However, there is something very important to note about the connection between the open work permit and Stream B. At the time of this article, the requirements for Stream B remain the same. That is, the program still requires graduation from an eligible post-secondary program within the last five years to be able to apply. This means that even if you are eligible for the open work permit with this expansion that includes graduation within the last 10 years, you may not be eligible for Stream B after you complete the required one year of Canadian work experience. So, you must be aware of your own personal deadline – including taking into account that you also require one year of Canadian work experience. To be clear, let’s see these example scenarios below.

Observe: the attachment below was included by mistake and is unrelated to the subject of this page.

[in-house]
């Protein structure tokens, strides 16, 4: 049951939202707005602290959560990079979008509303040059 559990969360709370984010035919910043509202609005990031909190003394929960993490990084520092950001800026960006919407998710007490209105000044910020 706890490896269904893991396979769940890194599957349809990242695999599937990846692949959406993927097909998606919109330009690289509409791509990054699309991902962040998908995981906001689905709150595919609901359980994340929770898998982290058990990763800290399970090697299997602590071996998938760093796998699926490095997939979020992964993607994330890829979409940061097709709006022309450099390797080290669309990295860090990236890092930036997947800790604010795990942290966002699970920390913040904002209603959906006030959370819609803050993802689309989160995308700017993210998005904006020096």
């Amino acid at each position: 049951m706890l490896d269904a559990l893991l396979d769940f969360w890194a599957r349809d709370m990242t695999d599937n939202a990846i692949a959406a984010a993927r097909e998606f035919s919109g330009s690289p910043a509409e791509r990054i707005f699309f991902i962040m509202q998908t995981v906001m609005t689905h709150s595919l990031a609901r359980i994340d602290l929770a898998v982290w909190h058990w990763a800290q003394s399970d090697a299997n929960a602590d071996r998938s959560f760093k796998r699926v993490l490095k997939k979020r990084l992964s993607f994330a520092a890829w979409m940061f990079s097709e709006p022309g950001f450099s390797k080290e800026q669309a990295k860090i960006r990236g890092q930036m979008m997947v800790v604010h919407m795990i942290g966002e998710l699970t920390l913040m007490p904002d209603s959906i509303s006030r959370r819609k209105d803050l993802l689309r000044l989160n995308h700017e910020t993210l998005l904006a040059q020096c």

Stream B Scenario 1:
Pauline holds a UK – British National Overseas passport and graduated from a two-year post-secondary diploma in April, 2020. She applies for the Hong Kong open work permit in January, 2023 since she meets the requirements, and once approved comes to Canada. She struggles to find a job for several months, but eventually starts a full-time job working as a bank teller in December, 2023. She works there for one year, and wants to apply soon after for the permanent residency Stream B. She is eligible to apply for Stream B because she has graduated within five years at the time she will submit the application in January, 2025.
Stream B Scenario 2: